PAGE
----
“I’ve never made a hiring mistake,” proudly proclaimed a senior business executive that I cornered at a recent cocktail party. I guess the look on my face highlighted my skepticism and he asked, “What, don’t you believe me?”
It’s not that I didn’t believe him, rather I had the voice of former GE Chairman and CEO Jack Welch in my head saying, “New managers are lucky to get hiring right half the time…and, even executives with decades of experience will tell you that they make the right calls 75% of the time at best.”
Still, I wondered had this executive figured out the secret to perfect hiring? Was there an approach I could glean from him that would give me access to this utopia? Or, was he making the mistake that is often repeated in the management ranks: neither admitting to nor dealing with hiring mistakes?
Look, making hiring decisions is difficult at best. Welch writes, “Hiring great people is brutally hard.” And, leaders often get it wrong. The Harvard Business review cites studies that peg the failure rate of executives coming into new companies at anywhere from 30% to 40% after 18 months.
So, chances are you will make a bad hire (or several) during your career. The key is to recognize the error and to move quickly to correct it. The Matiss Group writes, “Most hiring managers will make at least one hiring mistake sometime in their career. That’s fine, maybe even encouraged. What isn’t okay is not correcting the mistake.”
The costs of hiring mistakes are enormous — in time, wasted and duplicated recruiting fees, missed business objectives, unproductive employees, and distracted colleagues. It’s a significant but mostly invisible drain on corporate productivity.
Another significant cost is the loss of your credibility. When your “mistakes” aren’t doing their jobs, it invariably puts a strain on the whole team and makes work harder for everyone else. Resentment towards the under performers, and towards you for hiring them, builds up.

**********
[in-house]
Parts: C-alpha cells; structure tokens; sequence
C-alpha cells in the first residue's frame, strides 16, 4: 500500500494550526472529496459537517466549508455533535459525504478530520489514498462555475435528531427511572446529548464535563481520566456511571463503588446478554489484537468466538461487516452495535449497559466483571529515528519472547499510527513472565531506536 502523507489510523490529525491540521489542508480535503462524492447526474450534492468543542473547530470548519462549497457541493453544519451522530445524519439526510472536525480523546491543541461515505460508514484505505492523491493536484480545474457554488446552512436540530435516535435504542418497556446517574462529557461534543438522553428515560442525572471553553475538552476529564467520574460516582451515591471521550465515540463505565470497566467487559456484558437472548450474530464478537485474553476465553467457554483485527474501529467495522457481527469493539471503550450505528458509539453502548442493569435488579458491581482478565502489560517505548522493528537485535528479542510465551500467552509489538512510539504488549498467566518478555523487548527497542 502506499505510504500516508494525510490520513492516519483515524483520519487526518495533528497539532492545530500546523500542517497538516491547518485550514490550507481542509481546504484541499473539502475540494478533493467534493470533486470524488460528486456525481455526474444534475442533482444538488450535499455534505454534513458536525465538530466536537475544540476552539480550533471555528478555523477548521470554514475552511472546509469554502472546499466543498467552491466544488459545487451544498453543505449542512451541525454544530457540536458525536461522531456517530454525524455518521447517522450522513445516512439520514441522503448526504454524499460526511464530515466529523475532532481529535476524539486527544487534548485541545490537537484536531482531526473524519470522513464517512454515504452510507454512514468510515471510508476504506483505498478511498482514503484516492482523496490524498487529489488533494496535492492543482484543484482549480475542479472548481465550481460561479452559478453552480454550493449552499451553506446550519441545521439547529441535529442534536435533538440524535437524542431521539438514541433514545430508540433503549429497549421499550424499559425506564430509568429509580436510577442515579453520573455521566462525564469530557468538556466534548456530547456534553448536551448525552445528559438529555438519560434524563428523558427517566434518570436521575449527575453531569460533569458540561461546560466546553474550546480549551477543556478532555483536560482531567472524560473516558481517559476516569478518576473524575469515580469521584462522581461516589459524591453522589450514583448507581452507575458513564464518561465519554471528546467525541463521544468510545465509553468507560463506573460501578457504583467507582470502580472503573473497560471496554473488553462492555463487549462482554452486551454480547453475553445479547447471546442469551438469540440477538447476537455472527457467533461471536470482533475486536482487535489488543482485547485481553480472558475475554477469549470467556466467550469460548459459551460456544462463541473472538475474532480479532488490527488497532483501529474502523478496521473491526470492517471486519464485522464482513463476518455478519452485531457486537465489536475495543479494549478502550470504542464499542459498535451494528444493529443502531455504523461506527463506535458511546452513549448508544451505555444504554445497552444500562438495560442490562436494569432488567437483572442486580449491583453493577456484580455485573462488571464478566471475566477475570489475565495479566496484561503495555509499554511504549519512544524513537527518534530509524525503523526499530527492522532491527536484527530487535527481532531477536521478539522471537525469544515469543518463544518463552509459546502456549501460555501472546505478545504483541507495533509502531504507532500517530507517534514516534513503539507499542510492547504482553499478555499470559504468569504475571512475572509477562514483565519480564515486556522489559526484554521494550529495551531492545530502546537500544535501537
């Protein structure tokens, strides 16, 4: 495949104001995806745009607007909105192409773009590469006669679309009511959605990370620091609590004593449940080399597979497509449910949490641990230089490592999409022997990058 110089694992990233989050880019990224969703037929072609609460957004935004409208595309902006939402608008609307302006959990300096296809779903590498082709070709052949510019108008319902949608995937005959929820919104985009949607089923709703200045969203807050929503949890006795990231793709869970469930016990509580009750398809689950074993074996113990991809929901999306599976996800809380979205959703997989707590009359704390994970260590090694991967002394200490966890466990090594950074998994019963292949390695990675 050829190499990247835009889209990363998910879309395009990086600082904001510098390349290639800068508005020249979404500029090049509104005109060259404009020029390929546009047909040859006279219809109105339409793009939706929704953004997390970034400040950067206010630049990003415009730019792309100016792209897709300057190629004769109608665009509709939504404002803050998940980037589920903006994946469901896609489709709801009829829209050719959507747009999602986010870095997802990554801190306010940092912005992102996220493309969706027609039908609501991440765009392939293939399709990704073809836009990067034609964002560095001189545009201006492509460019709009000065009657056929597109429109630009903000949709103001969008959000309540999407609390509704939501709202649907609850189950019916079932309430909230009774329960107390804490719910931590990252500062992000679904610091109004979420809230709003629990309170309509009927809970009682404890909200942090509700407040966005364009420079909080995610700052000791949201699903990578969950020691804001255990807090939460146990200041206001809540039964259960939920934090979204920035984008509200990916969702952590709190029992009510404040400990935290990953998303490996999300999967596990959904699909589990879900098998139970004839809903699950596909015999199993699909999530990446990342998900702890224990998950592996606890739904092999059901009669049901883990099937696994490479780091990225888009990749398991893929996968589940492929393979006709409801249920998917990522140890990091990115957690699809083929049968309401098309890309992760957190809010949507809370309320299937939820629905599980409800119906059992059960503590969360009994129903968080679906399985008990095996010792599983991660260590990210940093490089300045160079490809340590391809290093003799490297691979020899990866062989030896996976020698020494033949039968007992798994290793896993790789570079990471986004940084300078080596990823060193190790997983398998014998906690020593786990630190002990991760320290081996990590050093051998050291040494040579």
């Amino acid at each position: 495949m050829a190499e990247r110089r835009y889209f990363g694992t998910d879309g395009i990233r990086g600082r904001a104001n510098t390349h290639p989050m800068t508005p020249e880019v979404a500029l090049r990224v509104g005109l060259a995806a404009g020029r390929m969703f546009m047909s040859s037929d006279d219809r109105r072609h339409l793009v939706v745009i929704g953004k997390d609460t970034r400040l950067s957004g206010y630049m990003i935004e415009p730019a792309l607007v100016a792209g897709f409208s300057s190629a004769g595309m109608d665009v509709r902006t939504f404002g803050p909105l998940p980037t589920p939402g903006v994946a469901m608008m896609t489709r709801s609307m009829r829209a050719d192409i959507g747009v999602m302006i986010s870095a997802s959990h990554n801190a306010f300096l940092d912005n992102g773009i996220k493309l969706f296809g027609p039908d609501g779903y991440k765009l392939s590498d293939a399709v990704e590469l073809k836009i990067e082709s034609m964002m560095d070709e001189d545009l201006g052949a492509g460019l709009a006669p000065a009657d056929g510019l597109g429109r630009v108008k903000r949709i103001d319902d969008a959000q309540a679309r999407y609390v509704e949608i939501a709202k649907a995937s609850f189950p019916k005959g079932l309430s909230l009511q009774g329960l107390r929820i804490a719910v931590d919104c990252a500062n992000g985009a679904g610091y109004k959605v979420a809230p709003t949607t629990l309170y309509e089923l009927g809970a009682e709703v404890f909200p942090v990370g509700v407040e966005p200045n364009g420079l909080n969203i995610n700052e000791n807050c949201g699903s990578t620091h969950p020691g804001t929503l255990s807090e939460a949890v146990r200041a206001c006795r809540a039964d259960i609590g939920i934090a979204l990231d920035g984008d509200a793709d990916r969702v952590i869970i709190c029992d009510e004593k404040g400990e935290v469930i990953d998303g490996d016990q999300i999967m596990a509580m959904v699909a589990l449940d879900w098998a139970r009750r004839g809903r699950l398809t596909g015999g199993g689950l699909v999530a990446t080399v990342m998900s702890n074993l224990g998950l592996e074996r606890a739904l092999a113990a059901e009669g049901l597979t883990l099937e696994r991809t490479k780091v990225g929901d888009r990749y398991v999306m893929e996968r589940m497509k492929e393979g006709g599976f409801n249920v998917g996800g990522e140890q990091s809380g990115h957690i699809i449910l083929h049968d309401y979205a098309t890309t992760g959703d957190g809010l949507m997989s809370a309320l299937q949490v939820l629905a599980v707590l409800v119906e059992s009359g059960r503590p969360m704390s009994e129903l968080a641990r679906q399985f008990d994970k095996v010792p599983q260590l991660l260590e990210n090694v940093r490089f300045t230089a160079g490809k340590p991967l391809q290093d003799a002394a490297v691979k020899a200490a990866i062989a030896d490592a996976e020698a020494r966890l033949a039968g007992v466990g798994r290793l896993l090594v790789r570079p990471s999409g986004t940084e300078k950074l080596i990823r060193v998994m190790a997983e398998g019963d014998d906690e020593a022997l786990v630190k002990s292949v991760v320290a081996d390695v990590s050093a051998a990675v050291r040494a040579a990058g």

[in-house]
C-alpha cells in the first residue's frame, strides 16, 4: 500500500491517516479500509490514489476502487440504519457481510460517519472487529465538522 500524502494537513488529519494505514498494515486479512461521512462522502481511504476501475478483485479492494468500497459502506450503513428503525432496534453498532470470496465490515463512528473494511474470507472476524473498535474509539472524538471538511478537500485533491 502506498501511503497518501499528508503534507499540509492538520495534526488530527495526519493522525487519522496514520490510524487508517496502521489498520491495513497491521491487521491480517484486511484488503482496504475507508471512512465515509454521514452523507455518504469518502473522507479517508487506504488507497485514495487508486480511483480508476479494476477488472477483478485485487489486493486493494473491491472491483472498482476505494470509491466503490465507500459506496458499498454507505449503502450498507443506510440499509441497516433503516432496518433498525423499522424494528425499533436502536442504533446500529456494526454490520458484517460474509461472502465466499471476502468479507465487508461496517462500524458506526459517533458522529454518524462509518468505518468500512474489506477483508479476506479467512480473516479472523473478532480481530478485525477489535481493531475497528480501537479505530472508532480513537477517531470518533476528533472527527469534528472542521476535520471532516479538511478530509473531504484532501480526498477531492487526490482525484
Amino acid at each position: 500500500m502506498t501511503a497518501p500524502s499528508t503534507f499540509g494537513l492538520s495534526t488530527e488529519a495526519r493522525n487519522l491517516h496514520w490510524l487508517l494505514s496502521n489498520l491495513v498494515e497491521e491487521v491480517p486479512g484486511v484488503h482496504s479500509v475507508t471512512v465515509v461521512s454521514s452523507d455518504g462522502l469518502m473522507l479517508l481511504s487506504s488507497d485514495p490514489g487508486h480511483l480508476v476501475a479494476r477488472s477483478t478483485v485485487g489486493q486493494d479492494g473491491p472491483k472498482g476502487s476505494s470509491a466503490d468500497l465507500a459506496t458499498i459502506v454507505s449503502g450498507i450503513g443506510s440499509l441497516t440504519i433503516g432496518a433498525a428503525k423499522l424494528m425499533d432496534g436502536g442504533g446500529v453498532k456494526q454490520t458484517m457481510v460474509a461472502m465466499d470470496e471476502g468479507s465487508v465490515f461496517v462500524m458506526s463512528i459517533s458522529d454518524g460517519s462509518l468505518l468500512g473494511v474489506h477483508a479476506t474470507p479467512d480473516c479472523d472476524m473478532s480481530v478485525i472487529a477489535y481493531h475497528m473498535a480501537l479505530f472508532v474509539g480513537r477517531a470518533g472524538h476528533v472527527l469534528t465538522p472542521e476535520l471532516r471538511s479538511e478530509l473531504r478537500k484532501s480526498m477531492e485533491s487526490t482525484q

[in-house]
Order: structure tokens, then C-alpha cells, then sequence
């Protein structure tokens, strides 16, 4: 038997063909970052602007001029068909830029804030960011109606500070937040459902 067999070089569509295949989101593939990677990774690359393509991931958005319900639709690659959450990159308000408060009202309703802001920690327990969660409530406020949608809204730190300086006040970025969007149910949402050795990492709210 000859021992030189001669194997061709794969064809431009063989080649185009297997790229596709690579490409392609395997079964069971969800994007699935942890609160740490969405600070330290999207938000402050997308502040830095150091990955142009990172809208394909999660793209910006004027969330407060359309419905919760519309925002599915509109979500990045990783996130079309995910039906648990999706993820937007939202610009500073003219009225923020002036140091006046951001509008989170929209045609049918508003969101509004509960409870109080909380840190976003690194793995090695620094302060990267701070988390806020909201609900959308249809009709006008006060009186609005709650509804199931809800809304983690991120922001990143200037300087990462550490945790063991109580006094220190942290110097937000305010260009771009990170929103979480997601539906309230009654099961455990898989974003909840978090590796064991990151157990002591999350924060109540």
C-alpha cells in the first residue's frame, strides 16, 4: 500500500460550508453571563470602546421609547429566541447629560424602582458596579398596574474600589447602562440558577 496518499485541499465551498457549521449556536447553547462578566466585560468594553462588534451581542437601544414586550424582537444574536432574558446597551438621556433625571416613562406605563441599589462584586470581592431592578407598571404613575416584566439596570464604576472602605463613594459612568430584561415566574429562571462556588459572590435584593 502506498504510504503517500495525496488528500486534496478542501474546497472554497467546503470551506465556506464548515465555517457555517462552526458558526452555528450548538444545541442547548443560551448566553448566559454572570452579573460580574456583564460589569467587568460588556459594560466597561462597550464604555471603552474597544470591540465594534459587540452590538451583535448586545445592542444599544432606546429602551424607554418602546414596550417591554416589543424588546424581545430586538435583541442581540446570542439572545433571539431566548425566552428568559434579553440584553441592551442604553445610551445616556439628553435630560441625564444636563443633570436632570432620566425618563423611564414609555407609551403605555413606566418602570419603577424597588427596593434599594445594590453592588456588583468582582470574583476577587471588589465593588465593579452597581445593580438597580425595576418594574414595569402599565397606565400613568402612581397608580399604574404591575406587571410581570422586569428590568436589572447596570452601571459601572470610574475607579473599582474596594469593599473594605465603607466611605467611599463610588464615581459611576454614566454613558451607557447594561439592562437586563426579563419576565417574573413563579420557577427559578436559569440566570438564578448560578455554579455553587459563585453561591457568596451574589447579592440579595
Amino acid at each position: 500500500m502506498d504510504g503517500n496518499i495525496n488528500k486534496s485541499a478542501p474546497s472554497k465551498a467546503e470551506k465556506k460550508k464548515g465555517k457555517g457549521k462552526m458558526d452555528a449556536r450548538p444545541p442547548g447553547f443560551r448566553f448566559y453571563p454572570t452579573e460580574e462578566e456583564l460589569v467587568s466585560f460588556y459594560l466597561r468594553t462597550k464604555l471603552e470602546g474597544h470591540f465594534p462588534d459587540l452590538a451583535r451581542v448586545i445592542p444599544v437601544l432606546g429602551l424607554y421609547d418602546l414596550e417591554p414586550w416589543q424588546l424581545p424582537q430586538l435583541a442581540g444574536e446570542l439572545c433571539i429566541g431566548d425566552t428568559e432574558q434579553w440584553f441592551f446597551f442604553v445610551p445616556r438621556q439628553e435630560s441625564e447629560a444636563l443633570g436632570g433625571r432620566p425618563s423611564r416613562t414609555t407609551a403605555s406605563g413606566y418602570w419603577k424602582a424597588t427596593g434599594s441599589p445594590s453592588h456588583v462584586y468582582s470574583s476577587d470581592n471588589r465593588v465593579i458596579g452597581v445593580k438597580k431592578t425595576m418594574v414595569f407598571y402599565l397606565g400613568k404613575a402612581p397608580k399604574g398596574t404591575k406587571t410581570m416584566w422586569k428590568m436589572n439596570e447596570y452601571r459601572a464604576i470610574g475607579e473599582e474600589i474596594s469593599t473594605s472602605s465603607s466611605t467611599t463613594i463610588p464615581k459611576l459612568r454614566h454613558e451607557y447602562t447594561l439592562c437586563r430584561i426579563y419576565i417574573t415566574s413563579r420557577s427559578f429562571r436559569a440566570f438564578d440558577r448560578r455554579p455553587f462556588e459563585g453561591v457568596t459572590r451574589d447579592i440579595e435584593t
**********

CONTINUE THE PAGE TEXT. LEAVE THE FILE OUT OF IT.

So given the costs, why don’t those who make a mistake own it and work to make it right? Most managers don’t because they fear looking stupid and worry that admitting they made a hiring mistake is career suicide. However, any company worth its salt will reward managers when they acknowledge they’ve made a wrong hire, and swiftly repair the damage. Indeed, recognizing mistakes, and fixing them boldly, builds a manager’s credibility. Hoping against hope that the mistake will go away does the opposite.
What often happens is that the hiring manager procrastinates for too many months before taking action. They argue that the employee needs time to understand the organization and figure things out. But as JetBlue Airways CEO, Joel Peterson writes, “You’ll usually know something’s wrong in the first 90 days.” The consulting group, Continental Inc., goes further and says, “If they didn’t perform well during the first 90 days, they will never get any better.” So hoping that the performance of a new employee will improve with time is often just throwing good money after bad.
So, you’ve made a hiring mistake, what should you do:
- First, recognize the mistake and put a plan together to quickly remedy the issue.
- Work with your HR and legal teams to insure the dismissal process to be used complies with all company and legal requirements.
- Don’t blame the person who persuaded you that he/she was right for the job. Break the news candidly; take responsibility for what went wrong.
- Make a fair financial arrangement; you never know where a hiring mistake will end up – maybe even as a potential customer.
- Review with the others involved in the hiring process what went wrong. If you used an outside recruitment agency, have an open discussion so they can better serve your needs in the future. Try to figure out if there were clues that were simply missed during the recruitment process. Let this be a learning moment for you and your organization.
I’m sure the executive I mentioned in the opening will run into his share of hiring mistakes. I hope that he’s smart enough to handle them and move on. The stakes will be high…this is no time to bury your head in the sand.
How about you? I’d love to hear one of your stories.